ST. GEORGE – On the heels of the holiday season, the St. George Police Department issued a warning Friday for parents who gave motorized scooters as gifts this past month and for anyone whose child rides a motorized scooter.
“A popular gift for children, teens, and even adults are motorized scooters,” a press release from the St. George Police Department said. “Our officers have seen an increase in the use of these vehicles so we wanted to remind everyone of the laws in place regulating these scooters. There are some misunderstandings out there about what is legal and what is not.”
A St. George Police officer was recently patrolling a neighborhood and saw two children riding a motorized scooter, the press release said. The child driving the scooter was weaving in and out of the roadway and running stop signs without regard to traffic and without making any effort to check for oncoming cars.
“The two on the scooter nearly collided with a truck pulling a trailer,” the press release said.
Shortly after that, the same officer saw another child riding in a roadway on a stand-up motorized scooter. In both instances, the press release said, there were no adults present, and the children on the scooters were not wearing helmets or protective pads.
According to the press release:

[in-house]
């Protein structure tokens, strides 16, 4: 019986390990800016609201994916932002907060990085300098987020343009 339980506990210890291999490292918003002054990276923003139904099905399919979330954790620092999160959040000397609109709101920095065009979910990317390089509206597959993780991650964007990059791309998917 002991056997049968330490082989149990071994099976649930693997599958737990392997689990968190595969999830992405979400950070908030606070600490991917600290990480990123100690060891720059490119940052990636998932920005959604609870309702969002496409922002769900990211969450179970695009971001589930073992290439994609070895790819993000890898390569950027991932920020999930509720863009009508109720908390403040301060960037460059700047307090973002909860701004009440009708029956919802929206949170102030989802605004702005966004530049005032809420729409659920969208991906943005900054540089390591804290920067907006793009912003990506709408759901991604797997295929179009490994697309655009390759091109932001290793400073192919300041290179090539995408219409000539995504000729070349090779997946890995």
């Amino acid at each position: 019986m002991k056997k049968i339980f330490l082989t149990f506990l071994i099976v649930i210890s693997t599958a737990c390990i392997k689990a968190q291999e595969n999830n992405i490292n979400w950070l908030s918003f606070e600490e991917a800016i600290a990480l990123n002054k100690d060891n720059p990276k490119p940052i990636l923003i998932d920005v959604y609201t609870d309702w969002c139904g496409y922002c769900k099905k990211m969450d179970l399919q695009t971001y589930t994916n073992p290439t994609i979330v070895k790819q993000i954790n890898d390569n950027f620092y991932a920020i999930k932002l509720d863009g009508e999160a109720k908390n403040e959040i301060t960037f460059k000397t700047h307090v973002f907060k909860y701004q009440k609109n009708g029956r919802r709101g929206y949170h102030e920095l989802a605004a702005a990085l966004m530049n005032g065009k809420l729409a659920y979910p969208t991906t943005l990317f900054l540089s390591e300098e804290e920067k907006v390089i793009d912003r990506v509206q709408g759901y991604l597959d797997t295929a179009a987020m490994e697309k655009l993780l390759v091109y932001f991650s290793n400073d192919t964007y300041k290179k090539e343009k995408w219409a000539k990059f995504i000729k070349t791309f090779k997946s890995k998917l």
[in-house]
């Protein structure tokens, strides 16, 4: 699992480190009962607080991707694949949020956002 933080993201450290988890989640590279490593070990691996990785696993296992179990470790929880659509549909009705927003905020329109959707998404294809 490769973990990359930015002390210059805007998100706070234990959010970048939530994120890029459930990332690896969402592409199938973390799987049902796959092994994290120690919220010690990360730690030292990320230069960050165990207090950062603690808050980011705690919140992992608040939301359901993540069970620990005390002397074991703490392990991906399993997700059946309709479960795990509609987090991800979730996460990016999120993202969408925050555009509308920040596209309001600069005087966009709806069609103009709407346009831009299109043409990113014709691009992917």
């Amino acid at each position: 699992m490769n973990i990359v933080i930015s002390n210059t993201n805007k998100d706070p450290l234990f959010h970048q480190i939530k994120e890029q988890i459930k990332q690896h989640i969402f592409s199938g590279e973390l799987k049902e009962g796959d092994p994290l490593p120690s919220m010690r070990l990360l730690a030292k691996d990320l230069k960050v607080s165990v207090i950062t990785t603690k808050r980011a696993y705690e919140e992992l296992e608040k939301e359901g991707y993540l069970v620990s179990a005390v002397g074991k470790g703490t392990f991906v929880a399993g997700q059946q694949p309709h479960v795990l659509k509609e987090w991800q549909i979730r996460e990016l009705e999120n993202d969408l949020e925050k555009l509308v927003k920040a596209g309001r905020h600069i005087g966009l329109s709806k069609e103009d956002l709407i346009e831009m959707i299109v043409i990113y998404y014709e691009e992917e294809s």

Every officer will tell you what a tragic situation it is to respond to an accident involving a child. In October of last year St. George Officers along with LifeFlight responded to the Little Valley area on a two year old child who was run over by a truck, thankfully this child survived. Our hopes are that by understanding the laws and taking the appropriate safety measures we can minimize these accidents.
The St. George Police Department offered the following information regarding proper use of scooters.
The types of scooters that do not have to be registered, according to the press release, are motor-assisted scooters, electric bicycles and personal motorized mobility devices.
- Motor-assisted scooters: A motor-assisted scooter has a deck or a deck and a seat; is capable of being operated under human power alone; and has a small engine – less than 40 cubic centimeters. These are essentially skateboards and scooters with small engines. These scooters cannot be operated on any street with four or more lanes and cannot be driven at speeds greater than 25 mph, according to the press release. No registration or driver’s license is needed with this type of scooter; however, if the operator is younger than 15 years old, the child must be under the direct supervision of a parent while riding the scooter.
- Personal motorized mobility devices: These are Segway-type personal transporters with two side-by-side wheels. No registration or driver’s license is required to operate one of these devices.
According to Utah law, no one under the age of 18 may operate or ride on a motorcycle or “motor-driven cycle” on any highway unless the person is wearing an approved helmet. In addition to helmets, other safety equipment is highly recommended, the press release said.
“We encourage all scooter enthusiasts to learn the proper use and operation of your scooter before riding it and also learn and abide by the laws,” the release said. “By so doing you will reduce the risk of and potential of being involved in an incident.”
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